Parents’ evenings can be uplifting and challenging experiences in equal measure. It’s important to plan your time carefully to ensure maximum benefit with least pain.
Speak to your child about challenges they may be experiencing before you go. Using their last school report is a useful reference for discussion.
If time is limited, focus on key areas such as maths, science and English.
If your child is arranging your schedule, make sure they book appointments with all teachers and not just ones who will be full of praise. It’s appealing to hear about areas of triumph; however it’s just as important to find out where they may be struggling and discuss what support is needed.
Prioritise time with their tutor, head of year or houseparent.
They have a good overview of progress in all academic areas, as well as socially and across the value-added curriculum.
They will make suggestions as to the important teachers for you to see and what you might discuss with them.
If no booking system is in place, queues can be long. If two parents can attend, perhaps divide to conquer.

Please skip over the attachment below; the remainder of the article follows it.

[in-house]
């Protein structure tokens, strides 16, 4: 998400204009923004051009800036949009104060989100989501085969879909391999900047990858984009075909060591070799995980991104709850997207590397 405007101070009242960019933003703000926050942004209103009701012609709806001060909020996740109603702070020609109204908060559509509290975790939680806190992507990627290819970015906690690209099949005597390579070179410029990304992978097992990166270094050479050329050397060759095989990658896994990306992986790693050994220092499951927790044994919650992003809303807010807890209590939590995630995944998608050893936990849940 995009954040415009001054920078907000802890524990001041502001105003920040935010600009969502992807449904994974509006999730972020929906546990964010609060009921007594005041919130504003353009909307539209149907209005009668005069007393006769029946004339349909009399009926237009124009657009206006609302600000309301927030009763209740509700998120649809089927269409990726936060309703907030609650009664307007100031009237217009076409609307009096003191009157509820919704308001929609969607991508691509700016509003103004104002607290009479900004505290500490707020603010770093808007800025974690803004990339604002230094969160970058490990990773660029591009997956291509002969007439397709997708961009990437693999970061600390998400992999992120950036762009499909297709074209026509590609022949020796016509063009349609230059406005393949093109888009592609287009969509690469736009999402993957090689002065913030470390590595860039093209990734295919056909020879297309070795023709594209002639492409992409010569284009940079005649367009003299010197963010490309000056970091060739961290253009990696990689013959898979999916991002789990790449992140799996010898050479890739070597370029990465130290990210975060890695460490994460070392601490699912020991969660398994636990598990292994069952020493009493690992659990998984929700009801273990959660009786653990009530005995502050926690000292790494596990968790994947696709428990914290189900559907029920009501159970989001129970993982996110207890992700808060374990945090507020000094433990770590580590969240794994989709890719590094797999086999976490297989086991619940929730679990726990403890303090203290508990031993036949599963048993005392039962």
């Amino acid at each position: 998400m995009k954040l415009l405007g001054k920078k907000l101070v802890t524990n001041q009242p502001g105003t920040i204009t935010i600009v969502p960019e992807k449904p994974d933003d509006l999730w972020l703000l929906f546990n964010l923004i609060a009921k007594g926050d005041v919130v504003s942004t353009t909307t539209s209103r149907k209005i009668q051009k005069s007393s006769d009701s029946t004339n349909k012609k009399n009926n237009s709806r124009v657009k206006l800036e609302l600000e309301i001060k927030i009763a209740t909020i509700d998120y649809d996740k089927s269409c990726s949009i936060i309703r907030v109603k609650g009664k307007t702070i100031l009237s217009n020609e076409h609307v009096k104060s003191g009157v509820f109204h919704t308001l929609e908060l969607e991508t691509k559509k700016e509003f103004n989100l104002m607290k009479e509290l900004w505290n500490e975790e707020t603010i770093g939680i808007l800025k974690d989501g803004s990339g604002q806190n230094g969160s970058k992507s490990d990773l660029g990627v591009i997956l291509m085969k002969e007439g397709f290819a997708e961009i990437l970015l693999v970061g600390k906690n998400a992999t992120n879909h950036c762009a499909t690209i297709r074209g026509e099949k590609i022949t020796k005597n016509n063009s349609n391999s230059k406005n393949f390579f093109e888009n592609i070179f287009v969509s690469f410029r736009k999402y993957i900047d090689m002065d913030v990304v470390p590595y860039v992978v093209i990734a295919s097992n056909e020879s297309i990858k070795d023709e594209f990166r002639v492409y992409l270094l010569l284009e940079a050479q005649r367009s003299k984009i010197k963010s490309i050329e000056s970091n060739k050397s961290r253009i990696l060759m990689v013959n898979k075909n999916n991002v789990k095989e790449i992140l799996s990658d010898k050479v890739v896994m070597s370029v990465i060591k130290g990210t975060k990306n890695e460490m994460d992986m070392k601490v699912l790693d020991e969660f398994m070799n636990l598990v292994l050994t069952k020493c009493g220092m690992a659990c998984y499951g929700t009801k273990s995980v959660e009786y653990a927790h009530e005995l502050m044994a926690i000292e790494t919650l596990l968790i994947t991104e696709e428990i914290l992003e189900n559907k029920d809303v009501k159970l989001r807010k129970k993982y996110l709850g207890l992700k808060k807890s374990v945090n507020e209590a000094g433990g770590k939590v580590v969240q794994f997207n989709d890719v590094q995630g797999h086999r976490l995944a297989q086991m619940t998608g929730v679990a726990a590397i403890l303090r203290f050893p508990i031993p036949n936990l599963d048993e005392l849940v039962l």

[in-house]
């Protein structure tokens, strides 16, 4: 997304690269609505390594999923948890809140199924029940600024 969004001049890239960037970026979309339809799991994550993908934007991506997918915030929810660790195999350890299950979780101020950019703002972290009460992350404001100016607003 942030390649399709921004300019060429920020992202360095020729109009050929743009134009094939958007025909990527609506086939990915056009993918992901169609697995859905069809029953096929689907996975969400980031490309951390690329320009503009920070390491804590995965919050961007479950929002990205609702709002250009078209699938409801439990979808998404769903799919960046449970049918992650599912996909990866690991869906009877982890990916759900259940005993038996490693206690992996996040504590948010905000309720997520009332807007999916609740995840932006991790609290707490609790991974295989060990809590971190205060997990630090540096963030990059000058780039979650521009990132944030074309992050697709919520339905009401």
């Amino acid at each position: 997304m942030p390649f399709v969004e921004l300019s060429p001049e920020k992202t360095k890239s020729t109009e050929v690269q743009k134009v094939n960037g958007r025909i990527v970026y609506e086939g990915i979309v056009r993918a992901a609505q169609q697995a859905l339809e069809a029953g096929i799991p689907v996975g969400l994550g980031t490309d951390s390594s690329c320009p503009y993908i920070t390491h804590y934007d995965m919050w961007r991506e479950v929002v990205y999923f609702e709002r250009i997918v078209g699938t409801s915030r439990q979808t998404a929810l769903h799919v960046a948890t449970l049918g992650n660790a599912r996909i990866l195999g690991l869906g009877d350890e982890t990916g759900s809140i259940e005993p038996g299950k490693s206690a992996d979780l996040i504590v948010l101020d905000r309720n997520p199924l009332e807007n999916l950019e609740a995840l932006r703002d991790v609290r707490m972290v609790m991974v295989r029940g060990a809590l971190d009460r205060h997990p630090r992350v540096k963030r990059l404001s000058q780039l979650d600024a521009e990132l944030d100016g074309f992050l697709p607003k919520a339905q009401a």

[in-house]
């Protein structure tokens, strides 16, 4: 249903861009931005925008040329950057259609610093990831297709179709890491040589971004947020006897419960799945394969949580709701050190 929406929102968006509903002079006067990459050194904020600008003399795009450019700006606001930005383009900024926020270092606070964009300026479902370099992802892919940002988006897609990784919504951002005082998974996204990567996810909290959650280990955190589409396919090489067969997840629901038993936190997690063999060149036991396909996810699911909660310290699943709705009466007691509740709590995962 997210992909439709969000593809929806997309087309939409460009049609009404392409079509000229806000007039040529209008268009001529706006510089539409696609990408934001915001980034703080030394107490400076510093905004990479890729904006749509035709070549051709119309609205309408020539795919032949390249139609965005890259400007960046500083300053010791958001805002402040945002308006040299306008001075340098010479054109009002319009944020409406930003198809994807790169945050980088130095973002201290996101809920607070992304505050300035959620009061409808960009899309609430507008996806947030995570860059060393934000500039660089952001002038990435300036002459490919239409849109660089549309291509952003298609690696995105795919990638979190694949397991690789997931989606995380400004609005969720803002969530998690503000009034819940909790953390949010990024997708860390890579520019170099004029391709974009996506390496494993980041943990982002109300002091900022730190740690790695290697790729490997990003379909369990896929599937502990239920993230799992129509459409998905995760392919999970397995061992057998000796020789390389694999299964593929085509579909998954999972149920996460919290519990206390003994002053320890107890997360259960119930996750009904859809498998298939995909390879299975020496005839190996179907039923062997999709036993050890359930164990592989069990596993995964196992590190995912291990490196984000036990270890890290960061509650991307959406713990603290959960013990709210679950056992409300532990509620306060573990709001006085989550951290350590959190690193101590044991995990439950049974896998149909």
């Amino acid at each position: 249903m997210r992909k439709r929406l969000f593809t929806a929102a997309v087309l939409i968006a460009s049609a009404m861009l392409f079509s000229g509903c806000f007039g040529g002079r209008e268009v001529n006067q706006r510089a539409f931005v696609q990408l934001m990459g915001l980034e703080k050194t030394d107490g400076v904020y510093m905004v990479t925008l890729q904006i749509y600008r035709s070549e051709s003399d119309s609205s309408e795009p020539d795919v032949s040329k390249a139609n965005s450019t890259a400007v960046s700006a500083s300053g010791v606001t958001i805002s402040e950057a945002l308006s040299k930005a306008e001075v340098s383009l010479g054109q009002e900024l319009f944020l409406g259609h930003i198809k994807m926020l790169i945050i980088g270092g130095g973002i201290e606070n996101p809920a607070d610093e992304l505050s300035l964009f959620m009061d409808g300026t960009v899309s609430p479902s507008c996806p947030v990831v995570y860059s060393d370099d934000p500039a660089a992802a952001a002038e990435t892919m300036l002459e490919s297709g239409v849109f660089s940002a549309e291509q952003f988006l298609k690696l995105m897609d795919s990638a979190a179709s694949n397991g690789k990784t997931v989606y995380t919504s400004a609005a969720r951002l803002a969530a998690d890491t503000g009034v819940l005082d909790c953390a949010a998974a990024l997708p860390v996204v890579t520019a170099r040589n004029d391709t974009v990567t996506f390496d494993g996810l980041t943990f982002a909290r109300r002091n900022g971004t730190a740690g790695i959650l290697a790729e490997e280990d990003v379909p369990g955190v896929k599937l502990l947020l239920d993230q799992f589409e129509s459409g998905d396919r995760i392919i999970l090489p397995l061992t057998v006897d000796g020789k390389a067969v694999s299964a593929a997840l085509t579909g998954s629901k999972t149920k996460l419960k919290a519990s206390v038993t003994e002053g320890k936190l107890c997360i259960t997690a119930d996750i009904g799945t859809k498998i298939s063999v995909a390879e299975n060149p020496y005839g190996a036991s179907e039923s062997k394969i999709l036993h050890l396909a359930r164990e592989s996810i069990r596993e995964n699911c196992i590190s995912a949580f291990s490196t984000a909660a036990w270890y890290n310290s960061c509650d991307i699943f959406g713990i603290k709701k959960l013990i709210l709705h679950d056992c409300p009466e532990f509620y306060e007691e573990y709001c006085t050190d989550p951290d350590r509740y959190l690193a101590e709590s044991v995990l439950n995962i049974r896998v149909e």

Take notes for reference afterwards.
If parents are no longer together, make an effort to put differences aside in support of your child’s educational benefit.
If this is not possible, ask the school if separate appointments are an option.
Appointments are short so put time to best use.
If your child is struggling, ask the key reasons why and how you might support at home, as well as what the school might be doing to assist. If you don’t finish your conversation with a teacher, make arrangements to meet another day.
Spend time with your child afterwards. Give praise for areas where they’re doing well.
Discuss areas that are not going so well and strategies to remedy this, as well as encouraging them to ask for help when needed.
Goal setting is a useful exercise to measure success of strategies agreed to address areas of difficulty.